Russia: The Strategic Missile Upgrade Challenge

3 MINS READDec 14, 2007 | 20:21 GMT
Russia's Strategic Rocket Forces could field a new intercontinental ballistic missile in the next five to 10 years, military officials announced Dec. 14.
This would be a significant development given the downward trajectory of Russia's strategic deterrent — especially if Russia moves to build a new heavy intercontinental ballistic missile (ICBM). Given the chronically slow pace of fielding the Topol-M missiles and the deeply troubled Bulava submarine-launched ballistic missile (SLBM), there is little reason yet to expect significant progress in the near term, however. Moscow faces a number of problems, including:
  • A declining deterrent in both qualitative and quantitative terms
  • A doomed treaty structure that has thus far sustained the bilateral nuclear dynamic of the Cold War with Washington, if only on paper
  • Continued domestic troubles with design and production
  • A resurgence of ballistic missile defense technology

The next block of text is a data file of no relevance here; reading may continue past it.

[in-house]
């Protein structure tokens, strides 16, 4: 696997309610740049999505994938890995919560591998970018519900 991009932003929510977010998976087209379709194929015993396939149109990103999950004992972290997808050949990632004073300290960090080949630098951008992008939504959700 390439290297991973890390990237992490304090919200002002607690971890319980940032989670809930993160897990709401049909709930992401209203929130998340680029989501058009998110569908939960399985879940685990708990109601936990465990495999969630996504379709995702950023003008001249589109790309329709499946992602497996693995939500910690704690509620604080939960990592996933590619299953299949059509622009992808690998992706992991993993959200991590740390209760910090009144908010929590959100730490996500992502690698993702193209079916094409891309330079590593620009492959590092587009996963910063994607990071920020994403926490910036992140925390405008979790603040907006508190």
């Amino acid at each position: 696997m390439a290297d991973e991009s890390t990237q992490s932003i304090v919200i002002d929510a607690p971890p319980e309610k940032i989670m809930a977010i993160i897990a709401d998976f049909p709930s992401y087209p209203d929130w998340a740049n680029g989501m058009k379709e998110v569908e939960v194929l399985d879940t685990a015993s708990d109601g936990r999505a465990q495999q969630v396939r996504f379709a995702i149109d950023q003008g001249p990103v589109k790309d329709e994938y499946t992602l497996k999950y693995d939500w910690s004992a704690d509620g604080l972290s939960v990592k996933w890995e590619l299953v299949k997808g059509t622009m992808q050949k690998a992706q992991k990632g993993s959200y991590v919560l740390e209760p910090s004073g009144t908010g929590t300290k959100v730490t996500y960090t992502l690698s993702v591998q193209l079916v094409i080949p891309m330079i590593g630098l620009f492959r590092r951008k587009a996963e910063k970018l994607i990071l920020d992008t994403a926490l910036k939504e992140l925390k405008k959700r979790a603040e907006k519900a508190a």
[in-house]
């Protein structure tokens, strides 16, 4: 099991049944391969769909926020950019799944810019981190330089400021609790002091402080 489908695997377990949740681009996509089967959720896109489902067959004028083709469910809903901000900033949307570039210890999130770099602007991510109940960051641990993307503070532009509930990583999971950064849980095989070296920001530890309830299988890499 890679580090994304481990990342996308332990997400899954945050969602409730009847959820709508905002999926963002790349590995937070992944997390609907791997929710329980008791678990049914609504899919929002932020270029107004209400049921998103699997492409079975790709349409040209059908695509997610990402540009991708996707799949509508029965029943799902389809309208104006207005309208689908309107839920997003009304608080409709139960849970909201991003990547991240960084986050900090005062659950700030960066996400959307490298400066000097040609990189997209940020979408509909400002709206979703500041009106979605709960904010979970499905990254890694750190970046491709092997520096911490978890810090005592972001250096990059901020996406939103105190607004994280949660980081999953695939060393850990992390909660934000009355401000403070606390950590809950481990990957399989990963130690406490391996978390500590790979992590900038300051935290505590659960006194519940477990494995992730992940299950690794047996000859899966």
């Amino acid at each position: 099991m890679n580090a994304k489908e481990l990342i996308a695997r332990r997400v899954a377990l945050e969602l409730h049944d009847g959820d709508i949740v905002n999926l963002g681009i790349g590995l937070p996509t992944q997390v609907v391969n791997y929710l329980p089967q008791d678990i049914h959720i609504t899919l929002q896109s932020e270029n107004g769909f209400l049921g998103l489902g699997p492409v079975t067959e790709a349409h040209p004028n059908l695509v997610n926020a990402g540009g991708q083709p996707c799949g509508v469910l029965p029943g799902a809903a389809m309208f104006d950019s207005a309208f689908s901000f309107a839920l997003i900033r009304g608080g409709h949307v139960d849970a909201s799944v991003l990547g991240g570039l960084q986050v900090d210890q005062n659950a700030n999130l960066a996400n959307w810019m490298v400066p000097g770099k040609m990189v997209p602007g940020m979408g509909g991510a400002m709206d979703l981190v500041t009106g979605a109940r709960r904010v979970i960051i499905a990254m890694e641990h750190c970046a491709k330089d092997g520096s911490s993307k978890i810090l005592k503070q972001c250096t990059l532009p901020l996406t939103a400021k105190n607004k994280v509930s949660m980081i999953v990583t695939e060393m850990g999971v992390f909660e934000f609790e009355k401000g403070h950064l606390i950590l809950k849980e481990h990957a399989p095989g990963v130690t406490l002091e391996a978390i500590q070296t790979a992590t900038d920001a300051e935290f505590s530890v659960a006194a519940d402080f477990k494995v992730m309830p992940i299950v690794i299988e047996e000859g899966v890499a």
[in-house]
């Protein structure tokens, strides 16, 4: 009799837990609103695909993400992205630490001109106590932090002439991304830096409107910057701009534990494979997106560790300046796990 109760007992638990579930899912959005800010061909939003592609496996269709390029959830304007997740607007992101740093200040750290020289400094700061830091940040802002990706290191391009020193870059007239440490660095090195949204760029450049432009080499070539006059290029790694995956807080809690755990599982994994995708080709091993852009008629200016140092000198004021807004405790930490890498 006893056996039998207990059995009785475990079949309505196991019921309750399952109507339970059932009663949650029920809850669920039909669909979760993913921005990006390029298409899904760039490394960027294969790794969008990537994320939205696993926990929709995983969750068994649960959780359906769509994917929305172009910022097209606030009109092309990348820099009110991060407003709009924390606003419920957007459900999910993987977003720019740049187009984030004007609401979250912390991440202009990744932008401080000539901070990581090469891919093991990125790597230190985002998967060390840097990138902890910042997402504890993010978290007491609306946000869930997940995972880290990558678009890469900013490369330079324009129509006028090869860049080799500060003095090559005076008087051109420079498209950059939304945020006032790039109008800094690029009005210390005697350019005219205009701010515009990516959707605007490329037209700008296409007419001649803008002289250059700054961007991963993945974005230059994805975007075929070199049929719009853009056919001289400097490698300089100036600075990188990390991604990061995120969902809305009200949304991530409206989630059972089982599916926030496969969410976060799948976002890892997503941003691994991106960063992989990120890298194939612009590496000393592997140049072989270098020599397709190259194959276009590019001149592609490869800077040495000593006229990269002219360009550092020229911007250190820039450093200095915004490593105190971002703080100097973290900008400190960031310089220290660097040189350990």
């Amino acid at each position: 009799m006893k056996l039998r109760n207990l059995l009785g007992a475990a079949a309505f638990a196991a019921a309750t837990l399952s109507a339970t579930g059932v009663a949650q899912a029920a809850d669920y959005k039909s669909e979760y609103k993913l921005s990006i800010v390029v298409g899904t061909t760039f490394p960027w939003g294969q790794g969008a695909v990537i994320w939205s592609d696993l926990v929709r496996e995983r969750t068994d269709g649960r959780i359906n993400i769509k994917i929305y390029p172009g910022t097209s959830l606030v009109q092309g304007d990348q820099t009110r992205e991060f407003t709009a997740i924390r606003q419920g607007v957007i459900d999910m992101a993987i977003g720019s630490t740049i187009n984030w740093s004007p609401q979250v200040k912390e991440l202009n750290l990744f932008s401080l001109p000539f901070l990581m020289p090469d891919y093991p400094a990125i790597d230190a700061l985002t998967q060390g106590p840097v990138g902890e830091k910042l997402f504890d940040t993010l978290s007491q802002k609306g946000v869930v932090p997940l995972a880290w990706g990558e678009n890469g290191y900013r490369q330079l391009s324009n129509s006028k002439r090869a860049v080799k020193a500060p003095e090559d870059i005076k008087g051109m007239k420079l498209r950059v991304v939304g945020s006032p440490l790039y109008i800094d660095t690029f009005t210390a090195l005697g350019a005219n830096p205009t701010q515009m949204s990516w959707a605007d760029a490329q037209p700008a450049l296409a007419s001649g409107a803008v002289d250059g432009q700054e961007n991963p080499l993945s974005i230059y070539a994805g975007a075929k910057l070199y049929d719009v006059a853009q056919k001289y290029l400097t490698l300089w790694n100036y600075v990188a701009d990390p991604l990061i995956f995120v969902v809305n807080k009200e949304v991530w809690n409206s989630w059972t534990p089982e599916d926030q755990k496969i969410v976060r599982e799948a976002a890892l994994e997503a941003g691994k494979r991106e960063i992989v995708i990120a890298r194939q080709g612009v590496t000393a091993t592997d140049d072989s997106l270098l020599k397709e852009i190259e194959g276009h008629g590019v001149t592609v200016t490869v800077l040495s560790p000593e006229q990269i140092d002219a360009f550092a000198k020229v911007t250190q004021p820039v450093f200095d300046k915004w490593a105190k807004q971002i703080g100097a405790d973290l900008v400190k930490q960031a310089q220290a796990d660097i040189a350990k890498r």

With the Topol-M and the Bulava, Russia has attempted to trim and modernize its aging nuclear arsenal. But a major issue underlies these four problems: the Strategic Arms Reduction Treaty II (START II). START II never went into effect, but its language set Russia on a course to shift much of its deterrent to the sea. START II mandated that land-based ICBMs would carry only a single warhead. The Topol-M (which relies heavily on the original Topol design) was the right ICBM for the START II regime. Even after its demise, the Topol-M was the missile Russia was essentially stuck with. But with the development of the Bulava in serious question (Russia has always struggled more with SLBMs than the United States), Russia might have decided to rethink how it addresses its future needs. The old, liquid fueled SS-18 "Satan" and SS-19 "Stiletto" ICBMs carry 10 and six warheads apiece (respectively) — more than 80 percent of Russia's land-based deliverable warheads. Recent tests of the RS-24 have raised the possibility of multiple warheads (known as multiple independently targetable re-entry vehicle, or MIRVs) for the Topol-M design. But the Topol-M is fundamentally limited by its original design parameters for a single warhead. A fundamentally new ICBM design probably would be closer to the SS-18 and SS-19 in MIRV capacity, though almost will certainly use solid fuel. If such a missile can be designed, tested and produced in meaningful numbers, it could represent a way for Moscow to meaningfully alter the downward trajectory of its strategic deterrent. Unfortunately for the Kremlin, its track record does not make for promising prospects in this regard.

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